Years ago, my sister-in-law, who was a Dominican nun, took road trips home with a few other nuns. Since Sister Sue took a vow of poverty, she brought no money along, except a pocket full of dimes, in case there was an emergency and she needed them for the pay phone.

She used to say she "traveled lightly."

Years ago, my sister-in-law, who was a Dominican nun, took road trips home with a few other nuns. Since Sister Sue took a vow of poverty, she brought no money along, except a pocket full of dimes, in case there was an emergency and she needed them for the pay phone.

She used to say she "traveled lightly."

When I was in college in Boston, I would hitchhike to New York City for the weekend to see a friend, a budding dancer with Martha Graham. I would take $20 and my driver’s license (often the Connecticut Highway Patrol would harass me and a DL was necessary). There were no cell phones and no credit cards then.

Recently, I was sitting in my living room and my son poked fun at me for the stack of devices sitting neatly on top of one another: MacBook Air, iPad, Kindle and iPhone. The little pyramid of modern devices fed the stereotype of the prosperous yuppie that my son’s generation generally despises.

This past Sunday, I resolved to travel lightly on a daylong trip. I took my iPhone, my metro card and my sunglasses — nothing else. (I put my apartment key under the mat and left my wallet at home.)

I bought coffee with a mobile payment, walked to Central Park and with my iPhone read the digital version of The New York Times and the New York Post on a comfortable green bench in the shade. I then hopped on the 5 Train from 86th and Lexington to Wall Street, where a friend of mine had recently rented a new apartment.

On the train, I read my latest e-book, "Cross Dressed to Kill" by Andrew Lucas, a hilarious English crime thriller.

My friend was out shopping in SoHo and my visit was impulsive, so I awaited her return in a nearby Starbucks, where I bought another coffee. I read my e-book and chatted up a young surgeon (specialty: plastic surgery). She asked how I liked reading books on the iPhone.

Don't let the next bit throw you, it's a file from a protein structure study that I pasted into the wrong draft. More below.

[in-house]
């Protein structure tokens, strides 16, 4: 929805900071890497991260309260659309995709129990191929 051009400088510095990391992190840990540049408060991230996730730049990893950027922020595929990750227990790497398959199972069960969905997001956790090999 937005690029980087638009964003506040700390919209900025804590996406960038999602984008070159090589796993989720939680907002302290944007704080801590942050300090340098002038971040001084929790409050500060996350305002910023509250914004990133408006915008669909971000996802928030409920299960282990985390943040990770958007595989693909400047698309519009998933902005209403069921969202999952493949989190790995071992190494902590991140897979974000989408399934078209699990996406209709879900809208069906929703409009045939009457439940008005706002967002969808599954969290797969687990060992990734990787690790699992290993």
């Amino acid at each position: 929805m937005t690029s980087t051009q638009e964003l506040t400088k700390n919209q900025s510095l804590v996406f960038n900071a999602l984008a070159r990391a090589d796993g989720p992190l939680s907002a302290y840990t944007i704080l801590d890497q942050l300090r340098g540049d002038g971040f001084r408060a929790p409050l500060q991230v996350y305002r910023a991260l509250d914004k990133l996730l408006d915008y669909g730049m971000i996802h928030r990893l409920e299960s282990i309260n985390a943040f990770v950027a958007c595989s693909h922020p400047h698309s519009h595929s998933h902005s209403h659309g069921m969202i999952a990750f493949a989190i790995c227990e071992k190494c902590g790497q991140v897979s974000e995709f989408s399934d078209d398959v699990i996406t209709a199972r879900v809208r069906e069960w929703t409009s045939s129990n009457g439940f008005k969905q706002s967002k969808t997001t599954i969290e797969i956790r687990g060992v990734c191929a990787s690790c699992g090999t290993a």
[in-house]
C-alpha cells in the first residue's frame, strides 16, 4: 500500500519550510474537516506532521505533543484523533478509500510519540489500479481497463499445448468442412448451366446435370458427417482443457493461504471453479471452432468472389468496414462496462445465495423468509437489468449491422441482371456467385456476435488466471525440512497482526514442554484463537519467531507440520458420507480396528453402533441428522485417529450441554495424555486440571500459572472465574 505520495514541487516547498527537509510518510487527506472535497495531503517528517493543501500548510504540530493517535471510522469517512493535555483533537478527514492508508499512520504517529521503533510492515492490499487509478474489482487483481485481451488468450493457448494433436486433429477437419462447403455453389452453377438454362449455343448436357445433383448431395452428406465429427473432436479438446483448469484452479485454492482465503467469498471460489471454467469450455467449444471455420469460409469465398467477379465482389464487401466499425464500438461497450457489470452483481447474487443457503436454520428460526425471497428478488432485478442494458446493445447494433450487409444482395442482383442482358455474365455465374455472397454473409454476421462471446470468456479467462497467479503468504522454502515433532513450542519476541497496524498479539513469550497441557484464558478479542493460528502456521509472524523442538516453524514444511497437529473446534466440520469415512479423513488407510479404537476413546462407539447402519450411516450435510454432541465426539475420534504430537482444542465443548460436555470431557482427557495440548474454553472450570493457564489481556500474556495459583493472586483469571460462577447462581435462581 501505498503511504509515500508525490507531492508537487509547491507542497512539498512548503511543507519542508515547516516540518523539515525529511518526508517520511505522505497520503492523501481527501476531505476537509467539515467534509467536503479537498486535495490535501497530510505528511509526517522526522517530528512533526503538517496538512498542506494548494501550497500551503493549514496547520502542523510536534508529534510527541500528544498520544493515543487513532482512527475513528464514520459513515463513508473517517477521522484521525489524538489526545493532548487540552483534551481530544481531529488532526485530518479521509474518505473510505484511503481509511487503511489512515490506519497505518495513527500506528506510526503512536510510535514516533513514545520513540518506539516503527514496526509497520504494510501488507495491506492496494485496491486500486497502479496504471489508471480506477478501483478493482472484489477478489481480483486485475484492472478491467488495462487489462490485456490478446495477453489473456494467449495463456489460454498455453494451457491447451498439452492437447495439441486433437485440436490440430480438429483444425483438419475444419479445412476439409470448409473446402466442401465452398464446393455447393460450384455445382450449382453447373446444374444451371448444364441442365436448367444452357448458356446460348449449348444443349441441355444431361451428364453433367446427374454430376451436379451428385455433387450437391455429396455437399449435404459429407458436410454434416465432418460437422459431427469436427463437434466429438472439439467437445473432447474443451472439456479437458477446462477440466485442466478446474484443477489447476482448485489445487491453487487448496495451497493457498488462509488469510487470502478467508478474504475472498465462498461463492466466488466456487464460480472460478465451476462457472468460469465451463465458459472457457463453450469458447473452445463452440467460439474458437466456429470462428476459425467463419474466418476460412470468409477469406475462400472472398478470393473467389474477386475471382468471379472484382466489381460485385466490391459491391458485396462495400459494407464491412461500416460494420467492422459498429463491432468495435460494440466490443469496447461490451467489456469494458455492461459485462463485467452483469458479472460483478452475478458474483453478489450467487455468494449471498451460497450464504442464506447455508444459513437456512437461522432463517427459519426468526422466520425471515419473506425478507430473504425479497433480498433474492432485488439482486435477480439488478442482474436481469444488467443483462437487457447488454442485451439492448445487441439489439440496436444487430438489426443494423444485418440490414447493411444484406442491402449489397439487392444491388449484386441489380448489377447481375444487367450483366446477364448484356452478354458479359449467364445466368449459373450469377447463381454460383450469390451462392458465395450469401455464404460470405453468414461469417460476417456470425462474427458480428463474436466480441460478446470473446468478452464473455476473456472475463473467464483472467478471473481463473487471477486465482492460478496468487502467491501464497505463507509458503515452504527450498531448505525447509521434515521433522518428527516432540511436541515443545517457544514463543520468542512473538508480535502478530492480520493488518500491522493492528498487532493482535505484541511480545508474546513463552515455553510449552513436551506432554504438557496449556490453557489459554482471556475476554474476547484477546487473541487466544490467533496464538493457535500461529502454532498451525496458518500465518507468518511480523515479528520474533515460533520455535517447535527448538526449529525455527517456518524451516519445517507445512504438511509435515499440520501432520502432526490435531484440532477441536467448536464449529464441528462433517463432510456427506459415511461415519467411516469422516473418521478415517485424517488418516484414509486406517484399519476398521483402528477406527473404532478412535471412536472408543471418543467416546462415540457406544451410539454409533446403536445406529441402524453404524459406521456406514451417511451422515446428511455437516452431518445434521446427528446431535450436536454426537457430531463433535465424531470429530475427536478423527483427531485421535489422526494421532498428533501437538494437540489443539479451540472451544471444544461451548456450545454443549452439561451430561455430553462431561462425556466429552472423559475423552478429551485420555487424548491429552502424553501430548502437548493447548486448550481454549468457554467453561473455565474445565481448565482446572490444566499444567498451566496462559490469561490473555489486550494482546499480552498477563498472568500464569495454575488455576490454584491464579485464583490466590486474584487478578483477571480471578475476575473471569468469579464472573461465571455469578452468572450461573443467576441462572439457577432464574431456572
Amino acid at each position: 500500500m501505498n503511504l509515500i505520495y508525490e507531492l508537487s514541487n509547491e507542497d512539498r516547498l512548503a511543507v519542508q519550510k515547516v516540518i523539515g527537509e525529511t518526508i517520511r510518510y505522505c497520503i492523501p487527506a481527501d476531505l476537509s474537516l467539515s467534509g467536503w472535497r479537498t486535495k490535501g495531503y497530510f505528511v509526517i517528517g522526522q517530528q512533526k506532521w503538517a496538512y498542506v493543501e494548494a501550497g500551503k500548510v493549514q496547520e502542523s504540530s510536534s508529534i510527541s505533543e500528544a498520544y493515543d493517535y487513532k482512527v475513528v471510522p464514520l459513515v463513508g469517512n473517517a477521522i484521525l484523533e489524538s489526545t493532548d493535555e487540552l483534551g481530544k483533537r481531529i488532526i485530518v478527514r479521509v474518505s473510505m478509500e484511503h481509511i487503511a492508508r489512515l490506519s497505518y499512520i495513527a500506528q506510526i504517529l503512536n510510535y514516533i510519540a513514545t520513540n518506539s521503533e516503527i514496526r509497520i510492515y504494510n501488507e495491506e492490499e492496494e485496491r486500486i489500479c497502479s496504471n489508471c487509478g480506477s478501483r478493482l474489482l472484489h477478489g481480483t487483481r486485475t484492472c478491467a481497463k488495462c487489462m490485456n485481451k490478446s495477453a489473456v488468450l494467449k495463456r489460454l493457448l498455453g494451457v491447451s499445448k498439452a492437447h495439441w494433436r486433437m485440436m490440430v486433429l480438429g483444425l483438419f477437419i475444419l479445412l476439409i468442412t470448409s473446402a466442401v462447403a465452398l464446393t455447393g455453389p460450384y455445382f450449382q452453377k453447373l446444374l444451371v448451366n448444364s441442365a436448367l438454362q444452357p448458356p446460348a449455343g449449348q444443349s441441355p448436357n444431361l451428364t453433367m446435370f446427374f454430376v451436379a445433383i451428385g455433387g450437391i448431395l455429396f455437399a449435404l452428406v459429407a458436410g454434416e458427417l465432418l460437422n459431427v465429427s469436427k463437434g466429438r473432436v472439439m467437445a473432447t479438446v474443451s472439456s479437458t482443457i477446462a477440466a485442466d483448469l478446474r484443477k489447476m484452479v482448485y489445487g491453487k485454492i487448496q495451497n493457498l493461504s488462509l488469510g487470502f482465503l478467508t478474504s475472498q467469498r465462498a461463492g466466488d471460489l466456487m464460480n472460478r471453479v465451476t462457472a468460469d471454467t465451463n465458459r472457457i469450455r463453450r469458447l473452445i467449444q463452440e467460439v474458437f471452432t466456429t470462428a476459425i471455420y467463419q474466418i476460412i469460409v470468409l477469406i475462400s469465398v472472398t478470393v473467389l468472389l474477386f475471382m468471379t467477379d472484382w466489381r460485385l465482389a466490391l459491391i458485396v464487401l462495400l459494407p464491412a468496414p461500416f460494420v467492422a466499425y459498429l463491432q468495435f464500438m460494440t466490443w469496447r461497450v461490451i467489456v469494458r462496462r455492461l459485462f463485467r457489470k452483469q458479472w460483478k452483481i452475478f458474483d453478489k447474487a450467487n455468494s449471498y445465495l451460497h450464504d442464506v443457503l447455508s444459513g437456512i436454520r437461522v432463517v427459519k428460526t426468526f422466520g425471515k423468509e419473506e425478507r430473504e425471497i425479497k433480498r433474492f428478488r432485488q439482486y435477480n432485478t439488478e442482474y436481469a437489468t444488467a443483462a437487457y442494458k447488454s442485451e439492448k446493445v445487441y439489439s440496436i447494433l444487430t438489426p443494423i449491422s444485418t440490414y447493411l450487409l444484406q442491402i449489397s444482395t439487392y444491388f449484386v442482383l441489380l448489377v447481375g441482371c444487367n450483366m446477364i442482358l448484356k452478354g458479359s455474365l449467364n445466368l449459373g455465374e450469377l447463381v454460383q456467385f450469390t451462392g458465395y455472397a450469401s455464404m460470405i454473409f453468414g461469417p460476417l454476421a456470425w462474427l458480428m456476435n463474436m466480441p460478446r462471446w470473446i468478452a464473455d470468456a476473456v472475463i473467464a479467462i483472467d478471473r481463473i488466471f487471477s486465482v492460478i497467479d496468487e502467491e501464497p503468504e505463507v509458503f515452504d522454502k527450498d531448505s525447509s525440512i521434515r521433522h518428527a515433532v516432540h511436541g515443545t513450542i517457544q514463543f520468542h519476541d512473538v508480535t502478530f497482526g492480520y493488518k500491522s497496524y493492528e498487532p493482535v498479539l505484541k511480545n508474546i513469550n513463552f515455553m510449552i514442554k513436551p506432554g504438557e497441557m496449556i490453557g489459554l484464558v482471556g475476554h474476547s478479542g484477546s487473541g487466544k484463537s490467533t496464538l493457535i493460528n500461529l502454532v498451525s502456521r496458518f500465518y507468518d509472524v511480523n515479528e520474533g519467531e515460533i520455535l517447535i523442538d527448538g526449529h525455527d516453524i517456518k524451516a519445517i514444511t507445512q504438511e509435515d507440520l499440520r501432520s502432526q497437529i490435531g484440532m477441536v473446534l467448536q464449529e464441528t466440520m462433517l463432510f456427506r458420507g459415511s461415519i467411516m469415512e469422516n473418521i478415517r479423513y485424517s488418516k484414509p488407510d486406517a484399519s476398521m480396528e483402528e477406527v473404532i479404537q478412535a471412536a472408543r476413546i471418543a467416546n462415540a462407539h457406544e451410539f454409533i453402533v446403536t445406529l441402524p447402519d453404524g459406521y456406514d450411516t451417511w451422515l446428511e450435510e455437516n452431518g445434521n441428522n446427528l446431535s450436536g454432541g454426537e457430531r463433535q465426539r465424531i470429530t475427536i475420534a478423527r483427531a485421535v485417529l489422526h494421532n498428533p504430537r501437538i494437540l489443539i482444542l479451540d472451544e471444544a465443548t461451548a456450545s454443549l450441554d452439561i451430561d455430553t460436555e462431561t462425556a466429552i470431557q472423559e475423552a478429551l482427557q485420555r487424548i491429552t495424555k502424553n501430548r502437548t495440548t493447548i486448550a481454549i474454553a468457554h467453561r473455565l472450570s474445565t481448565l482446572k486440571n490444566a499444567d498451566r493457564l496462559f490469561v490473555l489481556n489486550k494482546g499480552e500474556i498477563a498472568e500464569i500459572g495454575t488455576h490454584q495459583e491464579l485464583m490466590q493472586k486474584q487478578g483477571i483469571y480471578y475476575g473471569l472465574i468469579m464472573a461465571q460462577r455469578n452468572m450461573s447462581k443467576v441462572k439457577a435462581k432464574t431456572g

"When it is a good book, I love it; when not, I hate it," I explained.

My friend showed up and we looked for a lunch spot that would take a mobile payment. No luck, so I was treated to lunch. That was not in the plan, but she said it was her turn.

For a couple of hours, I tagged along as she did furniture shopping. We ended our time together at 23rd and 6th Avenue, where I caught the F Train to 63rd and Lexington. From there, I walked home, stopping along the way at Nespresso for a hot chocolate. When it was served, I mumbled, "Oh shit." After explaining I had no money and realizing they would not take a mobile payment, my favorite barista said, "It is on me, you are a generous customer." (I do have pictures of my driver’s license, credit cards and passports on my iPhone, but they were useless in this particular situation.)

Lessons from the day:

1. I tapped into simple pleasures.

2. I read more.

3. I was less tempted by consumption experiences.

3. I spent less money.

4. I felt free, younger and nomadic.

Earlier this year, I bought a new MacBook Air, which prompted me to downgrade the size of my suitcase and my computer bag. All told, I shaved at least 15 pounds from my load. Lighter, but not light enough.

Mobile is here — get on with it. Liberation.

Brad Inman is the founder and publisher of Inman News; he created and later sold online real estate lead generation and marketing site HomeGain.com; and is the founder of TurnHere.com and Vook.com. 

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